Carroll County Times
Carroll County Sports

It's 'Next Man Up' for all of us

This is the time of year that all of the Joe Flacco haters come out of the woodwork to blame the team's deficiencies on the Super Bowl MVP quarterback, and that's in the years when the Ravens are playing well.

This year, when the team is falling short of Sports Illustrated's Super Bowl-winning projections, there's no doubt in my mind you'll start hearing people saying they should tank the season and use their high draft pick to draft a "real" quarterback.


I understand the frustrations some times when I see No. 5 make a bad decision on throwing the ball away or throw a pick-six at a crucial time during the game. But it's not really about that, is it?

It's about the fact that he signed a blockbuster $120 million deal on the heels of his Super Bowl MVP performance that some feel takes away from the team's ability to sign new players. Fans would still be complaining if Baltimore paid him $15/hour, but with that kind of deal, he's an easy target.


If you check Flacco's salary-cap hit against the others this year, you'll find he falls in to a modest 12th place behind other Super Bowl winners Ben Roethlisberger, Russell Wilson, Aaron Rodgers, Drew Brees, and Peyton Manning. But he's also perched behind the quarterback he beat in the Super Bowl, Colin Kaepernick, and a few other quarterbacks — Matt Ryan, Philip Rivers, Matthew Stafford, Jay Cutler, Alex Smith and Tony Romo — whose best chance of being in a Super Bowl is if Joe Cool leaves them complimentary tickets at the gate.

The team's lack of success this year has little to do with Flacco's $14 million cap hit and everything to do with the injury bug. He'll never use it as an excuse, but Flacco has been working without a No. 1 or 2 receiver for weeks and this week's injury report shows two receivers out for the game (Perriman and Waller) and the starting running back (Forsett), two more receivers (Smith, Givens), tight end (Gillmore), and future Ring of Honor lineman (Yanda) as questionable against the 49ers.

That's just on the offensive side of the ball. The injury bug has devastated the Ravens defense losing the heart of the team — T-Sizzle — for the season, and Terrence Brooks, Chris Canty, Elvis Dumervil, and Lardarius Webb (talk about a salary cap hit) are in various stages of questionable to out for Sunday's game in San Francisco.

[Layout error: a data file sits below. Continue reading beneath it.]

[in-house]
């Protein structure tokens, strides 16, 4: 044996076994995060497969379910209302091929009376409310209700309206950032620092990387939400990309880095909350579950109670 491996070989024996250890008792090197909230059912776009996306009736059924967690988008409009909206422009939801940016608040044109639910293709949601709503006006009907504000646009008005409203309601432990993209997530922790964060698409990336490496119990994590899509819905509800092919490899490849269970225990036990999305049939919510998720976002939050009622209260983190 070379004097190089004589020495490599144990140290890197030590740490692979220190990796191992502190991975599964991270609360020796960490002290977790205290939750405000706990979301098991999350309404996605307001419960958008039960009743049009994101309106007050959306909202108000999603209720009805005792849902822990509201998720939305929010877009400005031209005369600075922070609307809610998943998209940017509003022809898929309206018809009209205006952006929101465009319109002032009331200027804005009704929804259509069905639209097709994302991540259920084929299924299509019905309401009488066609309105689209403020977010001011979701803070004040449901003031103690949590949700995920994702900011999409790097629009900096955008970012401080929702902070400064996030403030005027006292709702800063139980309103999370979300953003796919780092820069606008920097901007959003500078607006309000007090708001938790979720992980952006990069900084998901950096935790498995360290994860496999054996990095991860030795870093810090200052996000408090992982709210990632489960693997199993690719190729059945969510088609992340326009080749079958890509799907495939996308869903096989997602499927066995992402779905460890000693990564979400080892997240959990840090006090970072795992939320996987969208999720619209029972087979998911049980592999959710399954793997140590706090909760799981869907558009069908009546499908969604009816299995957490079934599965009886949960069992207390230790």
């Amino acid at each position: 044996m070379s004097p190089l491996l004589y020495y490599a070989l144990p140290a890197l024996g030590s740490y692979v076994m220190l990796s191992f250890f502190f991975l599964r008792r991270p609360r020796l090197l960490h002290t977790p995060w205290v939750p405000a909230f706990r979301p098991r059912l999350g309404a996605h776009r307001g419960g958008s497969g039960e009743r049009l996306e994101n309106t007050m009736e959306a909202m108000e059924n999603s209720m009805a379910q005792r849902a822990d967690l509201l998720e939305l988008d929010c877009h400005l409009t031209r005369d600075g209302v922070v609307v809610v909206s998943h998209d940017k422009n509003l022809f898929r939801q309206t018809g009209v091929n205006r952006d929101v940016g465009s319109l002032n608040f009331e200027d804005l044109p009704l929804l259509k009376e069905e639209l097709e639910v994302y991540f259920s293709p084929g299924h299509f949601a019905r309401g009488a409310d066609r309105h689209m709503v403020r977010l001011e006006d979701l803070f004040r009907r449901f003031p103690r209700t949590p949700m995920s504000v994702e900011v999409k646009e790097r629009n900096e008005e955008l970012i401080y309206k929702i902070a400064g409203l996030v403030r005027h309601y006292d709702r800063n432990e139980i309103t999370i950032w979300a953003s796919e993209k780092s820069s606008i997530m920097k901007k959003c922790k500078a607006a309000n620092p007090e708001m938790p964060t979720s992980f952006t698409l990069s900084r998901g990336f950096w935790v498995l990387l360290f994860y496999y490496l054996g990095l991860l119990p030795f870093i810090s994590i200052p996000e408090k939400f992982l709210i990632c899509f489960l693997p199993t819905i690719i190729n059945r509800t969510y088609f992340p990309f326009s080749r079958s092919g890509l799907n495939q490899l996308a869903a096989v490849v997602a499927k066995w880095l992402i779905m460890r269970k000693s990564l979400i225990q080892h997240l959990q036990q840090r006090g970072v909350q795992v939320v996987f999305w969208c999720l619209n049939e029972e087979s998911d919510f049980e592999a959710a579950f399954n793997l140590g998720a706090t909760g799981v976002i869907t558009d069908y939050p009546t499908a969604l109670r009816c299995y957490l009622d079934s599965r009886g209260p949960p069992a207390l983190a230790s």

But you know, injuries are a huge part of the game not only in the National Football League but in every organized and non-organized sports league all the way down to Pee Wee League football and pockets lacrosse.

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Although all teams have to choose their starting position players and make substitutions based on the rules of the game and the availability of others on their roster, most coaches will set up practice and training sessions to benefit all of the players so that if and when the opportunity presents itself, even the bench players will be ready to perform to the best of their abilities.

One of my coaching friends once told me that adversity creates opportunity for some players but that the responsibility to be ready when that time arrives falls squarely on the shoulders of the player himself. When a coach is looking at his roster or down his bench to make his next substitution, what we see is a collection of preparedness or lack thereof that stems from their efforts the last time they got "their chance," their effort in recent training sessions, the player's overall attitude, and their ability to perform the duties of the position we need to replace.

One of the worst things a player can do is to be a malcontent on the bench or figure they're not going to play so why work hard in practice and just go through the motions. It's human nature to be disappointed in not getting enough playing time on the field in critical situations; in fact, if a player is not disappointed then I'm not sure that I want them on my roster in the first place.

But you owe it to your teammates to be ready to go when your chance to get on the field presents itself. Every single player on a roster plays an important part of the success of the team and it's up to you to decide whether you are going to contribute to that success if given the chance or to be the one the coaches are forced to look past.


Whether you are jumping on the Flacco-haters bandwagon or trying to make an impression on your coaches to give you your chance, just remember these three words: "Next Man Up."